Rumours had swirled along the backseats for months that one of the girls was interested in me. She, Alexandra, always sat with her identical twin sister Victoria in the middle of the bus. Both had brightly polished shoes and a cute habit of biting their lips. They reserved their conversations for one another and rarely involved themselves in the type of romantic conspiracy that I, when not reading Commodore 64 magazines or tracing polygonal spaceships into the back of my exercise books, had become increasingly preoccupied with as I entered my thirteenth year.
The idea that Alexandra fancied me, as one would perhaps fancy a pheasant, was both curious and concerning. Most days, I filled the journey home with a pirated cassette of Green Day’s Dookie and Dark Horse comics about the fate of the starship Nostromo. There was a reason I hid my eyes behind long hair. Girls like Alexandra and Victoria weren’t attracted to boys like me. I was both happy with this and wished it were another way.
Girls like them lived in the bigger detached houses up the road, mansions with edged lawns, raked gravel turning circles, and gates that had stone balls on top of stone pillars. These girls kept ponies and had Barbour jackets. They carried hockey sticks and wore their messy, mousey hair in low ponytails. Their skirts were, like their vowels, long and flowing. They were unobtainable.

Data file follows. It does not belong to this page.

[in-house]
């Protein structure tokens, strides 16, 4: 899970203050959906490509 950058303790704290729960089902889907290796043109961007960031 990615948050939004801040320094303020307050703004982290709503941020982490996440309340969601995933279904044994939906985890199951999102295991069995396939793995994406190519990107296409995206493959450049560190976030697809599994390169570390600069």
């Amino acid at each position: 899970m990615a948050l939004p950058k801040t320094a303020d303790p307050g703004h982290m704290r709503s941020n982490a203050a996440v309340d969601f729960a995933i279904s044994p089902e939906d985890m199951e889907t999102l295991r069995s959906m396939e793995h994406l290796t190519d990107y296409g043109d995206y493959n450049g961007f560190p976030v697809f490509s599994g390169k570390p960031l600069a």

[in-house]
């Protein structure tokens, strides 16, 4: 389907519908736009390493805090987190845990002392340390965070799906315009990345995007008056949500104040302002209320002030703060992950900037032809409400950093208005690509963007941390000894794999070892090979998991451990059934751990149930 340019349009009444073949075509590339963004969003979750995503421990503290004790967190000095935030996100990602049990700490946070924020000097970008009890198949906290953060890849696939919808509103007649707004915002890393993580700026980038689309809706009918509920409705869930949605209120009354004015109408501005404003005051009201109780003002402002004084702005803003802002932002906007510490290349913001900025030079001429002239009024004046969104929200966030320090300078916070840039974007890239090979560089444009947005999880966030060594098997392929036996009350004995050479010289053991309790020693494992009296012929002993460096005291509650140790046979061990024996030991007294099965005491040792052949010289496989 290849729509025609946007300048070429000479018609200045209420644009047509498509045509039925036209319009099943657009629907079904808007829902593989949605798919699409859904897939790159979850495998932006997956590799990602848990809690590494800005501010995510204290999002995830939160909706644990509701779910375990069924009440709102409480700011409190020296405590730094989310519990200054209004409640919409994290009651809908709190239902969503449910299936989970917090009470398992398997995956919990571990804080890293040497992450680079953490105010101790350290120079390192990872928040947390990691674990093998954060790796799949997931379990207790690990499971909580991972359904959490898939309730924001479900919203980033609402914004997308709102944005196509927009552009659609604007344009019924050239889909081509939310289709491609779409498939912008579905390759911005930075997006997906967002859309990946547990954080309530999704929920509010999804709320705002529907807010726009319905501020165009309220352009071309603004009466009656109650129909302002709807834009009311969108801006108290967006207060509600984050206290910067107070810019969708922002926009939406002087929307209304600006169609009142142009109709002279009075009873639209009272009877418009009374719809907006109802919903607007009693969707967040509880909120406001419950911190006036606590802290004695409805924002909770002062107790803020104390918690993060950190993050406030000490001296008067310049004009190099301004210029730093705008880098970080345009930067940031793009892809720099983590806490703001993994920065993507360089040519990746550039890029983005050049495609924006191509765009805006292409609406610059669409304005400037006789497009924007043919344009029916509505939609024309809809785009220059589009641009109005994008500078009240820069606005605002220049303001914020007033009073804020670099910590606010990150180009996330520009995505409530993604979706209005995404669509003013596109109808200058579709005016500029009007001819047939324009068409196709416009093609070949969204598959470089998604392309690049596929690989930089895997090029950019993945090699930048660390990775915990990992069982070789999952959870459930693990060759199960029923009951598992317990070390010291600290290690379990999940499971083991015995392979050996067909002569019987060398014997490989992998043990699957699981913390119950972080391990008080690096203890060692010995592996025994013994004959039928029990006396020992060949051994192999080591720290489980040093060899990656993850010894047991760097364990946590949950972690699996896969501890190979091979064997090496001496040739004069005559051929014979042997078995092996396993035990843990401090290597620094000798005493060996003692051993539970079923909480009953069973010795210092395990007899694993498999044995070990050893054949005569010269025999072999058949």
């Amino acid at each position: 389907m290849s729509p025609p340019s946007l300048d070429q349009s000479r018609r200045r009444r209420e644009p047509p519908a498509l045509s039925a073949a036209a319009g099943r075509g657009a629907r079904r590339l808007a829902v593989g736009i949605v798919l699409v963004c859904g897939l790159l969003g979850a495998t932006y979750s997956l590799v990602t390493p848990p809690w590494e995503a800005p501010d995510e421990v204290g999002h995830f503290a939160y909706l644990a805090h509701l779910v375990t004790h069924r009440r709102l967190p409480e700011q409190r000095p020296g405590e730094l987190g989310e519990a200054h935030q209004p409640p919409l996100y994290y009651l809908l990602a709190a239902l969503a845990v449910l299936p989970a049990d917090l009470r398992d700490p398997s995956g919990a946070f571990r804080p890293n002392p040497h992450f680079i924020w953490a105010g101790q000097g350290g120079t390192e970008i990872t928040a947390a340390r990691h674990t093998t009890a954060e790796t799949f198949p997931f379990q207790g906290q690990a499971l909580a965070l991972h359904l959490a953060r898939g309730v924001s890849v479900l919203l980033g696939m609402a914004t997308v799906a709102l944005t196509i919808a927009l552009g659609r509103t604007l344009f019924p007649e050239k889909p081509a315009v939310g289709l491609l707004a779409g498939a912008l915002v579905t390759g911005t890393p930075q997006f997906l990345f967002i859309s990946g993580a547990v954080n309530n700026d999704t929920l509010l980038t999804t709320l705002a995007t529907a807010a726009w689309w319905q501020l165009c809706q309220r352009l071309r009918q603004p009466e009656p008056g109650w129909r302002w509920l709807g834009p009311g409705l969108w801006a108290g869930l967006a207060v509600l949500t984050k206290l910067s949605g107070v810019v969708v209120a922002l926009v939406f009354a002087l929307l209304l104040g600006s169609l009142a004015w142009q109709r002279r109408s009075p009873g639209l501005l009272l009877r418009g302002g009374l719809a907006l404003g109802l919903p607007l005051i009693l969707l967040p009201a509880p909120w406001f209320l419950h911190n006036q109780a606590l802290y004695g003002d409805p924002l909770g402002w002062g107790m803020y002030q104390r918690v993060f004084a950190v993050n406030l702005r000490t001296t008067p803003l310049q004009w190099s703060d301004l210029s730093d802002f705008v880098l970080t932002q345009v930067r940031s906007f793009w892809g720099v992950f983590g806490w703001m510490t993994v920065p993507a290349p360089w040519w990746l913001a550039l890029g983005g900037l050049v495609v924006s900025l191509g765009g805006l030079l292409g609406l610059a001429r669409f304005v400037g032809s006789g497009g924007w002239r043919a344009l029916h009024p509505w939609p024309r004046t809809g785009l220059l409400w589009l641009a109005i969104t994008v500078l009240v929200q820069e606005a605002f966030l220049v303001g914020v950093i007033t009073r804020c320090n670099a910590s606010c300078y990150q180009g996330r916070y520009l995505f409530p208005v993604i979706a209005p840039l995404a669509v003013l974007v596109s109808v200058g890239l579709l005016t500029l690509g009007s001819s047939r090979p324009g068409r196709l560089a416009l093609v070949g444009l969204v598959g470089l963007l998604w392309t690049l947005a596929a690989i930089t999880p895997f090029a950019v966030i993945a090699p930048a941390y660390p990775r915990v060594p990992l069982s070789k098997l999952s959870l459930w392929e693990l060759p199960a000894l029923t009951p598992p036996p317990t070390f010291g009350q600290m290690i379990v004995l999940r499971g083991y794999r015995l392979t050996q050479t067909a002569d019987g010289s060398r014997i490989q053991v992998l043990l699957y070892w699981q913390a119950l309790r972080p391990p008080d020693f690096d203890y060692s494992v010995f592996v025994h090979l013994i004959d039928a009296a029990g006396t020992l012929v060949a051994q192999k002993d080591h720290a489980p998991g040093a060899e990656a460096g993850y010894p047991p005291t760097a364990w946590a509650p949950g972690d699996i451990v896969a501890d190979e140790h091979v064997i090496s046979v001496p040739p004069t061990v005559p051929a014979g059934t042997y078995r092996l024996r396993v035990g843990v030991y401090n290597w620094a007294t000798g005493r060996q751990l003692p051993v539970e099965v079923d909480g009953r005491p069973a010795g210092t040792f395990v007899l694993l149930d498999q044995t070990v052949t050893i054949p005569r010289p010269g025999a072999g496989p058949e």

Like them, I went to a fee-paying, independent school. But I was there on an Assisted Place, a government subsidy to allow children from families with limited financial means to access elite education. Being allowed to occupy the learning institutions of their fathers and brothers put me in the same social class as Alexandra and Victoria, but culturally and financially, we came from different stock.
So, when one of the twins turned and waved at me from the driveway of their house, and I looked around and saw that I was the only kid left on the bus, it was inevitable that the question that came into my head as I slumped against the window was who, me?
The next day, after school, I was drifting around the village with friends. We’d been at school together years before, taught in Horsa huts, classrooms with concrete walls, asbestos roofs, and metal-framed windows that were never washed. Then I took a test that they didn’t, and we found ourselves separated, them to the local comprehensive, me to a Royal Grammar School with a chained library and a quadrangle from 1555.
Carl was tall for his age and usually uniformed in Adidas. We were sure his mother cut his hair by placing a bowl on his head and scissoring any strands of hair that dared to poke out. He never just walked somewhere, he was always either doing wheelies on a mountain bike of dubious origin or kicking something — a punctured football, an empty, crushed can of Skol. Louise was my next door neighbour, a year older, streetwise and networked, an introducer and confidante.
When I mentioned the rumours about Alexandra, their eyes lit up. Louise immediately suggested I show them the house. We walked up past the garage, the village club, and the old tannery, to where the road narrowed. As we approached, I pointed out the house. There was a Range Rover in the drive.
“It’s that one,” I said to Carl.